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Peter Horne
Photo by Bobby Ross Jr.

When your neighbors aren’t your neighbors

Church in western New York draws members from miles away but works to connect with its community.

ROCHESTER, N.Y. — What happens when your neighbors aren’t your neighbors?

That’s the challenge faced by the Lawson Road Church of Christ and other congregations that draw many, if not most, members from outside the immediate area where they worship.

Peter Horne, 41, has served as minister for the Lawson Road church for eight years. The congregation in western New York averages Sunday attendance of 115.

A native Australian who came to the United States to attend Harding School of Theology in Memphis, Tenn., Horne goes by “Pita” on Facebook. He is married to Julie and has a 6-year-old daughter, Sophie.

Sophie Horne, daughter of minister Peter Horne, visits the Lawson Road church’s community garden. (PHOTO BY PETER HORNE)In an interview with The Christian Chronicle, Horne talked about the racially diverse Lawson Road church’s efforts to connect with its community.

What challenges does a congregation face when most of your members live several miles from the church building?

There are obvious challenges like transporting teens to events. Or if a member hosts an event, they may live 30 minutes from the building but an hour from other members. The distance makes socializing and coordinating difficult. Even supporting each other in times of difficulty is tough.

Driving an hour to deliver a meal to someone who’s sick is quite different than “popping around the corner” 10 minutes away.

I would say the biggest challenge is coordinating our outreach efforts. Do we focus on the communities we live in or the community around the church building? I don’t have exact numbers, but if 30 percent of our members live in the city that is majority black and has one of the highest child poverty rates in the country, and 40 percent of our members live in a suburb that is 95 percent white and very middle class, and our church building is located in that suburb but near the city line in an older, poorer neighborhood — where do we direct our efforts? How do we decide which needs to address?

Can members who live in the city surrounded by myriad social issues realistically be asked to be wholehearted in their commitment to the mission of the church in the suburbs?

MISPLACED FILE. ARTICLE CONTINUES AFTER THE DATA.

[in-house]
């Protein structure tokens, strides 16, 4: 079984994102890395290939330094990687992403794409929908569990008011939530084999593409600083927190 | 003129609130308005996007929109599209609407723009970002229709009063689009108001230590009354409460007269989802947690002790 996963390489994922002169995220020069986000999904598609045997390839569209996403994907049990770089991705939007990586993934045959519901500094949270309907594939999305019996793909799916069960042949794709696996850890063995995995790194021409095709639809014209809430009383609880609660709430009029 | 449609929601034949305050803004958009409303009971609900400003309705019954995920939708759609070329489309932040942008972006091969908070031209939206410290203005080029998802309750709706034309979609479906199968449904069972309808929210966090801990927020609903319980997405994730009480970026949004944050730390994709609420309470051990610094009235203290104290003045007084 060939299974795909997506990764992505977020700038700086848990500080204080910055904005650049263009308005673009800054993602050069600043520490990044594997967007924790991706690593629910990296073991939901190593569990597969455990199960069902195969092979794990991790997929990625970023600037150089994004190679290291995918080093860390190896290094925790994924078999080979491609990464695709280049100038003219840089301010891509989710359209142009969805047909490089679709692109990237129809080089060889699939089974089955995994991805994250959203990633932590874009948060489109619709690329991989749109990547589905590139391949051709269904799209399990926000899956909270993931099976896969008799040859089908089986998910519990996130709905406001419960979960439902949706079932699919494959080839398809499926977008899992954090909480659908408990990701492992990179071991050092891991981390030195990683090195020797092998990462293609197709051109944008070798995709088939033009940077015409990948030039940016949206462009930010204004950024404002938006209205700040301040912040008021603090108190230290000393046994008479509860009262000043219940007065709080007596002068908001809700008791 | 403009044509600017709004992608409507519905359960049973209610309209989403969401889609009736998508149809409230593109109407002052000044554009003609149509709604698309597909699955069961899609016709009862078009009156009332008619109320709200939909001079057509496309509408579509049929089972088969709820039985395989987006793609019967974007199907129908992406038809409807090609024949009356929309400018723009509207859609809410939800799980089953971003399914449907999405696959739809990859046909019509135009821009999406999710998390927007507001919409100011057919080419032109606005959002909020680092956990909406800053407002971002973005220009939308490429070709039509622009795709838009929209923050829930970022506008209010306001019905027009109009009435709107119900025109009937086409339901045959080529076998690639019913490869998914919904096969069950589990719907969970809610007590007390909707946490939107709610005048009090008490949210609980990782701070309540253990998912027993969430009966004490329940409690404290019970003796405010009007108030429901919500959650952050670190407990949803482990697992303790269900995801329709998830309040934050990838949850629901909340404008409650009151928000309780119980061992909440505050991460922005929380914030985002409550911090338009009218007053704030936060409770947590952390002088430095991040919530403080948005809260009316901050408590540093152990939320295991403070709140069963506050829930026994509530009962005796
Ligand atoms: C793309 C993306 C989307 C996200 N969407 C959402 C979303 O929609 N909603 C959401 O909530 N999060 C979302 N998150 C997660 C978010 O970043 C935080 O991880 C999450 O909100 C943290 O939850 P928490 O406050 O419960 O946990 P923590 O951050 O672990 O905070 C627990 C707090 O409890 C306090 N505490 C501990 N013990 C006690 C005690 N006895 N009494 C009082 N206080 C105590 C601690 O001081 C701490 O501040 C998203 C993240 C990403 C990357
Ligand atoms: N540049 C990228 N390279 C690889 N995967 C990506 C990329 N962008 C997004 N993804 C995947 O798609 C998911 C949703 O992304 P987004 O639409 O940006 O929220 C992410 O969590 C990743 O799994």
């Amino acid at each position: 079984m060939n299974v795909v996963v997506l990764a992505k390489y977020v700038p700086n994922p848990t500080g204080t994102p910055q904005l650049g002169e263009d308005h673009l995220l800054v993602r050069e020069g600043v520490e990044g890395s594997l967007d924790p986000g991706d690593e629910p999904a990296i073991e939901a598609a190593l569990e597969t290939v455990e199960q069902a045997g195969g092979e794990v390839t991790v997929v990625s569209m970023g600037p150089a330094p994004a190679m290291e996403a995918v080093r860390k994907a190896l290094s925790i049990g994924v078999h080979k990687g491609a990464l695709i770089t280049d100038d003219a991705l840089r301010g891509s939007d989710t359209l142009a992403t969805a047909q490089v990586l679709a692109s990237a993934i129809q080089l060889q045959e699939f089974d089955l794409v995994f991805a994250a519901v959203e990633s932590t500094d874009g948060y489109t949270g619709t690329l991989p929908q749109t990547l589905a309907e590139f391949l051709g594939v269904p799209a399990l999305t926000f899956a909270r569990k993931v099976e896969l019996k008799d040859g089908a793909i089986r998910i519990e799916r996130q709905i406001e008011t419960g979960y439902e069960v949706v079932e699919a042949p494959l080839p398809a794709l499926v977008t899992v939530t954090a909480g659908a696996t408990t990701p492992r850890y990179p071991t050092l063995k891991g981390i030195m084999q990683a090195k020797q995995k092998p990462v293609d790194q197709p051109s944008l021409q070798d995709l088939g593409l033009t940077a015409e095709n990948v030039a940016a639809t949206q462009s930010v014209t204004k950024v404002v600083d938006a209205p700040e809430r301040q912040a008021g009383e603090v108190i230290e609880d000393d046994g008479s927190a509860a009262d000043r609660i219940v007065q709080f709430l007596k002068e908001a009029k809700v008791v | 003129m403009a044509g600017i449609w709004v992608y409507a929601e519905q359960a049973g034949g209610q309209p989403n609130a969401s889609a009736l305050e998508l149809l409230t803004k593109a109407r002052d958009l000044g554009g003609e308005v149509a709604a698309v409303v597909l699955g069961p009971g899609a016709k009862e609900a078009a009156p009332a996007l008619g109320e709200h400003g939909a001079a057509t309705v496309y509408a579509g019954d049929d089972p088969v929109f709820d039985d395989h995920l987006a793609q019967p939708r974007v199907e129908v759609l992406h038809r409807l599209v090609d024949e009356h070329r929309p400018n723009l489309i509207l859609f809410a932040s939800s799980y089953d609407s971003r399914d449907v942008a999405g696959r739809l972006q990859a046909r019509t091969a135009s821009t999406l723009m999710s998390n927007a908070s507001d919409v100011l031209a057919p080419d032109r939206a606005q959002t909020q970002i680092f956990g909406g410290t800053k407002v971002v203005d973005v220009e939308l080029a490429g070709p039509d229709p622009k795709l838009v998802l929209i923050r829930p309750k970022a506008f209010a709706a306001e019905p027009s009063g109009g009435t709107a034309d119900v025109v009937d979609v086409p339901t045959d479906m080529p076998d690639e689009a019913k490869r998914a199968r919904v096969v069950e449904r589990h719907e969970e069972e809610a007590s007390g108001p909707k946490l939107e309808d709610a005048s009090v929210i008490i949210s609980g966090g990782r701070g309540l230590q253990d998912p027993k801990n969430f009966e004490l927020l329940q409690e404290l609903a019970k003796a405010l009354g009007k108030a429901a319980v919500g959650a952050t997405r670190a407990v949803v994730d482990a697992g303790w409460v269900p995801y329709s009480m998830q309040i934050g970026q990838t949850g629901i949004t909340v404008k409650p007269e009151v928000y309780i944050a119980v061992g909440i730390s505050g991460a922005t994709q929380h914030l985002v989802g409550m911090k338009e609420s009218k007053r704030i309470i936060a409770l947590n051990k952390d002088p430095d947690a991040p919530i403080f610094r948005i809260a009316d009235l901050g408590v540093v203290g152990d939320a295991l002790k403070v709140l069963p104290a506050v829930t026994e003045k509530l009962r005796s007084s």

What are some ways that the Lawson Road church has endeavored to love God and love your neighbors?

There are quite a few apartment complexes in our immediate community. The last few years we started hosting monthly summer cookouts for the tenants at the largest complex.

Additionally, we also started a small community garden with the goal of providing space for apartment tenants. Although we’ve started both of these, they’re still growing and haven’t reached their full potential yet.

We also continue to host small groups in our members’ neighborhoods as we encourage them to be good neighbors where they live.

Why did you decide to focus your community service and outreach on the two-mile radius around your building?

This was a tough decision. In the end, we followed the process of a book titled “Church Unique” that prompted us to ask, “Why is this group of people, in this place, at this time?”

We’re still working to answer those questions, but we felt that since this is the geographic area all our members have in common, it was best to focus here.

It’s easier to invite members to clean up a main road near our church building than to drive an hour to a neighborhood they have no connection with — other than another member lives there — to clean up a park. Additionally, we recognized that there’s a large neighborhood to our northeast that doesn’t contain another church, making us their “local church.”

What can you tell me about your community garden, the crops raised and the response you’ve received from neighbors?

We’re off to a slow start. After two summers we have three of our 10 beds occupied by neighbors. None from the apartments, but we did get a couple who attend an Alcoholics Anonymous meeting at our building sign up for a garden bed, so that was nice synergy.

I know some community gardens donate their crops to the food bank, etc. In our case, the families get to keep the food for themselves, although quite a bit finds itself to a giveaway table in our church foyer. Crops include tomatoes, peas, greens, squash, peppers, herbs, sweet potatoes, and this year, sunflowers.

How have you tried to show Christ’s love to the apartment complex across the street from the church building? Have you been satisfied with your efforts there?

Besides what I mentioned earlier, we also plan to install a community library (oversized mailbox) on our church’s front lawn. If that goes well, we’ll approach the apartment management about building and installing one for them.

This year we didn’t host any cookouts as other events in our small church family took precedence. We have a lot of potential to become more organized in the ways we interact with those apartments.

We remain committed to the task.

Filed under: Dialogue New York

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